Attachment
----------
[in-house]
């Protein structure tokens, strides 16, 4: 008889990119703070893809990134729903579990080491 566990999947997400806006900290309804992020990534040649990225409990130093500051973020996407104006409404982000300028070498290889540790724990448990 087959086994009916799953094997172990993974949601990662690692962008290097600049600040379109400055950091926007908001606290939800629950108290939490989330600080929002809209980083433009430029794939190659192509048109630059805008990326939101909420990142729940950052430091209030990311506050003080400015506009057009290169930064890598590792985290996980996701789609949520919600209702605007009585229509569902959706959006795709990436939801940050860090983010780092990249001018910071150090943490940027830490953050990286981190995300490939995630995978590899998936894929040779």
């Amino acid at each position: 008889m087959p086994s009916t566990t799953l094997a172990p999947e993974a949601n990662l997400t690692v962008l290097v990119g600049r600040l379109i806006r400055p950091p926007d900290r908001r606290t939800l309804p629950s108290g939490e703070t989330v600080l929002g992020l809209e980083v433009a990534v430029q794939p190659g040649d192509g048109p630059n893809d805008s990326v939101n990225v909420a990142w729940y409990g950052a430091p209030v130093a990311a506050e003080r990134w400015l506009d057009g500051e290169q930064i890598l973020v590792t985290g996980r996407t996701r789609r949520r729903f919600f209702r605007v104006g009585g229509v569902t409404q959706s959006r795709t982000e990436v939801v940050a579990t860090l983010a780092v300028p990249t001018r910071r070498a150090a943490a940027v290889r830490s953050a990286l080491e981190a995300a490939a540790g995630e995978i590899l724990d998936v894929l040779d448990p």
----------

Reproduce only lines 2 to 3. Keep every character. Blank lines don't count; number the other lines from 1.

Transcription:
């Protein structure tokens, strides 16, 4: 008889990119703070893809990134729903579990080491 566990999947997400806006900290309804992020990534040649990225409990130093500051973020996407104006409404982000300028070498290889540790724990448990 087959086994009916799953094997172990993974949601990662690692962008290097600049600040379109400055950091926007908001606290939800629950108290939490989330600080929002809209980083433009430029794939190659192509048109630059805008990326939101909420990142729940950052430091209030990311506050003080400015506009057009290169930064890598590792985290996980996701789609949520919600209702605007009585229509569902959706959006795709990436939801940050860090983010780092990249001018910071150090943490940027830490953050990286981190995300490939995630995978590899998936894929040779």
């Amino acid at each position: 008889m087959p086994s009916t566990t799953l094997a172990p999947e993974a949601n990662l997400t690692v962008l290097v990119g600049r600040l379109i806006r400055p950091p926007d900290r908001r606290t939800l309804p629950s108290g939490e703070t989330v600080l929002g992020l809209e980083v433009a990534v430029q794939p190659g040649d192509g048109p630059n893809d805008s990326v939101n990225v909420a990142w729940y409990g950052a430091p209030v130093a990311a506050e003080r990134w400015l506009d057009g500051e290169q930064i890598l973020v590792t985290g996980r996407t996701r789609r949520r729903f919600f209702r605007v104006g009585g229509v569902t409404q959706s959006r795709t982000e990436v939801v940050a579990t860090l983010a780092v300028p990249t001018r910071r070498a150090a943490a940027v290889r830490s953050a990286l080491e981190a995300a490939a540790g995630e995978i590899l724990d998936v894929l040779d448990p």